Acute Stress: The Body's Response
Acute stress activates the fight or flight response preparing the body for emergency.
The stress response has positive effects on the body but is also associated with a number of stress-related illnesses.
Have you ever felt your heart pounding before a big race?
Do you break out in a cold sweat at the sound of the dentist’s drill?
What about those butterflies in your stomach or your dry mouth before an important exam or presentation?
These are some of the signs of stress.
Here we talk about the acute stress response, its positive effects on the body, and how this type of stress can cause stress-related illnesses.
What is acute stress?
Imagine you are driving down the road, the windows are down and the sun is shining.
What a great day!
You put on your indicator and look over your shoulder as you are changing lane.
Suddenly a 6 ton truck blasts its horn as it bears down on you.
The screech of tires and the smell of rubber as the truck’s tires grip the road...
In a split second, your fight or flight response is activated.
The muscles, nerves, and glands are mobilized as adrenaline kicks in!
You grip the steering wheel, slam on the breaks, and swerve.
Your heart is pumping and muscles are tensed - all typical symptoms of stress as you narrowly avoid a collision.
This stress response has saved your life!
Your body has put all hands on deck to deal with the life-threatening stress.
This mobilization of the body’s resources occurs whenever the stress response is activated.
This type of stress is intense in nature but short in duration.
Typical examples include:
Acute stress symptoms
In the example above, as the truck sounded its horn and you swerved to avoid a collision, a number of things were going on in your body.
Some of these were:
Adrenaline and noradrenaline are released.
The adrenal glands release adrenaline and noradrenaline maintaining the stress response.
At the same time there are a number of effects of cortisol and stress on the body.
The Stress Response and the Autonomic Nervous System This stress response is the activation of the sympathetic nervous system. After the stressful event the parasympathetic nervous system brings the back to its normal state. This is known as the relaxation response. The relaxation response can be enhanced with these relaxation techniques.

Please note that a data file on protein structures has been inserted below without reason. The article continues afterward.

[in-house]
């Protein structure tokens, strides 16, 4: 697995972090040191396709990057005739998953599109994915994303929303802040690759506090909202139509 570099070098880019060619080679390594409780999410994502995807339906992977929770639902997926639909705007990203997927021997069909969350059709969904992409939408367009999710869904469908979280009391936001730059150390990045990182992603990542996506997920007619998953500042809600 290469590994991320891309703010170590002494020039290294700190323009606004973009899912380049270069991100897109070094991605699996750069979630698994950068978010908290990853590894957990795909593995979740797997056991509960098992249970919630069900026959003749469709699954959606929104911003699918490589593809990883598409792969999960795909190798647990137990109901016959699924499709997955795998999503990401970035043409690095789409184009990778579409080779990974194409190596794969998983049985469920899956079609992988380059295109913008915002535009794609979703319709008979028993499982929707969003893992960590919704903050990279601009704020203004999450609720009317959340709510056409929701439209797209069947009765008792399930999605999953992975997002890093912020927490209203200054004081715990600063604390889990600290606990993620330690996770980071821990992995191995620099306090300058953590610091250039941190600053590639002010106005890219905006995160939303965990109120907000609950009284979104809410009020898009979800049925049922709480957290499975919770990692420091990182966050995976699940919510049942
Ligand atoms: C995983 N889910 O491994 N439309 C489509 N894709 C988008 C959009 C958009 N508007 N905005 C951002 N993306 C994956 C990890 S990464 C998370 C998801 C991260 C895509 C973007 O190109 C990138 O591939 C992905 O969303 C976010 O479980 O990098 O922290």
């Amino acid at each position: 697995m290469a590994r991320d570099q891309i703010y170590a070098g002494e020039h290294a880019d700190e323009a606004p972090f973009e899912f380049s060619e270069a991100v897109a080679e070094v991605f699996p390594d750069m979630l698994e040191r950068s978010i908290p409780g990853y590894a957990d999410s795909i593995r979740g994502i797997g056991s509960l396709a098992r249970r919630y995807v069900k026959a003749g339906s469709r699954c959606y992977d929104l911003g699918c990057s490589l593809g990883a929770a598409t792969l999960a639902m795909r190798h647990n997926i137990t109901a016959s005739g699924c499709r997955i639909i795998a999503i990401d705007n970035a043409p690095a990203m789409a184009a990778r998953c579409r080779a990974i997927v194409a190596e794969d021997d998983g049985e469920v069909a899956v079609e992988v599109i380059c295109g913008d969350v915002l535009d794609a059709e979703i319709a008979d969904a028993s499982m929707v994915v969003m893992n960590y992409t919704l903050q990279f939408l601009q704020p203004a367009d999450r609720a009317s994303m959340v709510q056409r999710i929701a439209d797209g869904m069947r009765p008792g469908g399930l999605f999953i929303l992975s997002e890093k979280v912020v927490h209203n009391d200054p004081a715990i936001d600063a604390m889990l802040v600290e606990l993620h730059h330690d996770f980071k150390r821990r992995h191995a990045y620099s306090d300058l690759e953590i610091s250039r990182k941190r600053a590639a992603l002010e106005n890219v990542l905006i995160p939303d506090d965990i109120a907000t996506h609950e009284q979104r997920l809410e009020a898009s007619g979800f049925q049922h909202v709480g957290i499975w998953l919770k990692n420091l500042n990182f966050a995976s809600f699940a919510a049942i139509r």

The Stress Response and the Autonomic Nervous System
This stress response is the activation of the sympathetic nervous system.
After the stressful event the parasympathetic nervous system brings the back to its normal state.
This is known as the relaxation response.
The relaxation response can be enhanced with these relaxation techniques.
How does stress affect health?The stress response serves an important function.
In the past, the caveman who narrowly escaped the jaws of a saber-toothed tiger, thanks to the stress response lived another day.
In the traffic example above, without the stress response your reaction may have been slower and you may not have slammed on the brakes or swerved in time to avoid a collision.
The stress response helps us to fight, flee, or adapt to the causes of stress. In most cases it serves a positive function. After the period of stress the body returns to its normal state.
However, acute stress can become a problem when:
Related stress management articles
Eustress: Not All Types of Stress are Bad for You
Physical Effects of Stress The Warning Signs and Symptoms of Stress
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